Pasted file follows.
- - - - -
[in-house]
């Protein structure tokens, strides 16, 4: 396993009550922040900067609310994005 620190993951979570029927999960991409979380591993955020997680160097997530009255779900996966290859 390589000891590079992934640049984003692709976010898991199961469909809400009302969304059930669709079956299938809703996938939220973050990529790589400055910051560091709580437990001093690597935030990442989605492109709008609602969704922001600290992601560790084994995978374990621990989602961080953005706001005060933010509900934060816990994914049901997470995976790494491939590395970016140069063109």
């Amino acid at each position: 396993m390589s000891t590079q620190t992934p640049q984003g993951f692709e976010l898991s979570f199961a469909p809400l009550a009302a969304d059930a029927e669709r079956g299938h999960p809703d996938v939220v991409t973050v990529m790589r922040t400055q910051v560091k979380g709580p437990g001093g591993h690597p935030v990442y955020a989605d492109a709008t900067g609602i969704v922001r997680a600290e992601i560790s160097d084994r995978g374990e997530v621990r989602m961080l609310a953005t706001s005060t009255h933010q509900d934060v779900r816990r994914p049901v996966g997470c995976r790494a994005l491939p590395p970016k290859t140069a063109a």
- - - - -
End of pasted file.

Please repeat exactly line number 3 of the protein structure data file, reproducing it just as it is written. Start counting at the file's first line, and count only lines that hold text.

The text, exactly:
């Amino acid at each position: 396993m390589s000891t590079q620190t992934p640049q984003g993951f692709e976010l898991s979570f199961a469909p809400l009550a009302a969304d059930a029927e669709r079956g299938h999960p809703d996938v939220v991409t973050v990529m790589r922040t400055q910051v560091k979380g709580p437990g001093g591993h690597p935030v990442y955020a989605d492109a709008t900067g609602i969704v922001r997680a600290e992601i560790s160097d084994r995978g374990e997530v621990r989602m961080l609310a953005t706001s005060t009255h933010q509900d934060v779900r816990r994914p049901v996966g997470c995976r790494a994005l491939p590395p970016k290859t140069a063109a």